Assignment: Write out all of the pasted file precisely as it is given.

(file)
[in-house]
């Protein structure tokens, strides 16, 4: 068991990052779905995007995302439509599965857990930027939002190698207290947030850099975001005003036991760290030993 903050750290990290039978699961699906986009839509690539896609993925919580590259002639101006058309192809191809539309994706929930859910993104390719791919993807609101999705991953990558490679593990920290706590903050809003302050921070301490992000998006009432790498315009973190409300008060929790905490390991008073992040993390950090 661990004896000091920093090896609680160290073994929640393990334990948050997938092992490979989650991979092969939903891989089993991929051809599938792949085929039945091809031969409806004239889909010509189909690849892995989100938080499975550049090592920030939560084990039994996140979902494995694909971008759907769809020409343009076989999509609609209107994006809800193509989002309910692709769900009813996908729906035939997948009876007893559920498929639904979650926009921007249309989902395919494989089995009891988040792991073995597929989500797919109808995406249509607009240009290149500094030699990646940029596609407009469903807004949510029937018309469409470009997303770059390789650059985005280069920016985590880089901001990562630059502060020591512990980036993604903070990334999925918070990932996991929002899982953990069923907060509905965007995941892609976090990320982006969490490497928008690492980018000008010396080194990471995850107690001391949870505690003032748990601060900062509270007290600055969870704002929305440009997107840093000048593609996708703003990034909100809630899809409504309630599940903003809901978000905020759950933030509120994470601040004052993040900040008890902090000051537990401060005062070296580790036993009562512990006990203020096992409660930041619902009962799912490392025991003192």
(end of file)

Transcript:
[in-house]
């Protein structure tokens, strides 16, 4: 068991990052779905995007995302439509599965857990930027939002190698207290947030850099975001005003036991760290030993 903050750290990290039978699961699906986009839509690539896609993925919580590259002639101006058309192809191809539309994706929930859910993104390719791919993807609101999705991953990558490679593990920290706590903050809003302050921070301490992000998006009432790498315009973190409300008060929790905490390991008073992040993390950090 661990004896000091920093090896609680160290073994929640393990334990948050997938092992490979989650991979092969939903891989089993991929051809599938792949085929039945091809031969409806004239889909010509189909690849892995989100938080499975550049090592920030939560084990039994996140979902494995694909971008759907769809020409343009076989999509609609209107994006809800193509989002309910692709769900009813996908729906035939997948009876007893559920498929639904979650926009921007249309989902395919494989089995009891988040792991073995597929989500797919109808995406249509607009240009290149500094030699990646940029596609407009469903807004949510029937018309469409470009997303770059390789650059985005280069920016985590880089901001990562630059502060020591512990980036993604903070990334999925918070990932996991929002899982953990069923907060509905965007995941892609976090990320982006969490490497928008690492980018000008010396080194990471995850107690001391949870505690003032748990601060900062509270007290600055969870704002929305440009997107840093000048593609996708703003990034909100809630899809409504309630599940903003809901978000905020759950933030509120994470601040004052993040900040008890902090000051537990401060005062070296580790036993009562512990006990203020096992409660930041619902009962799912490392025991003192």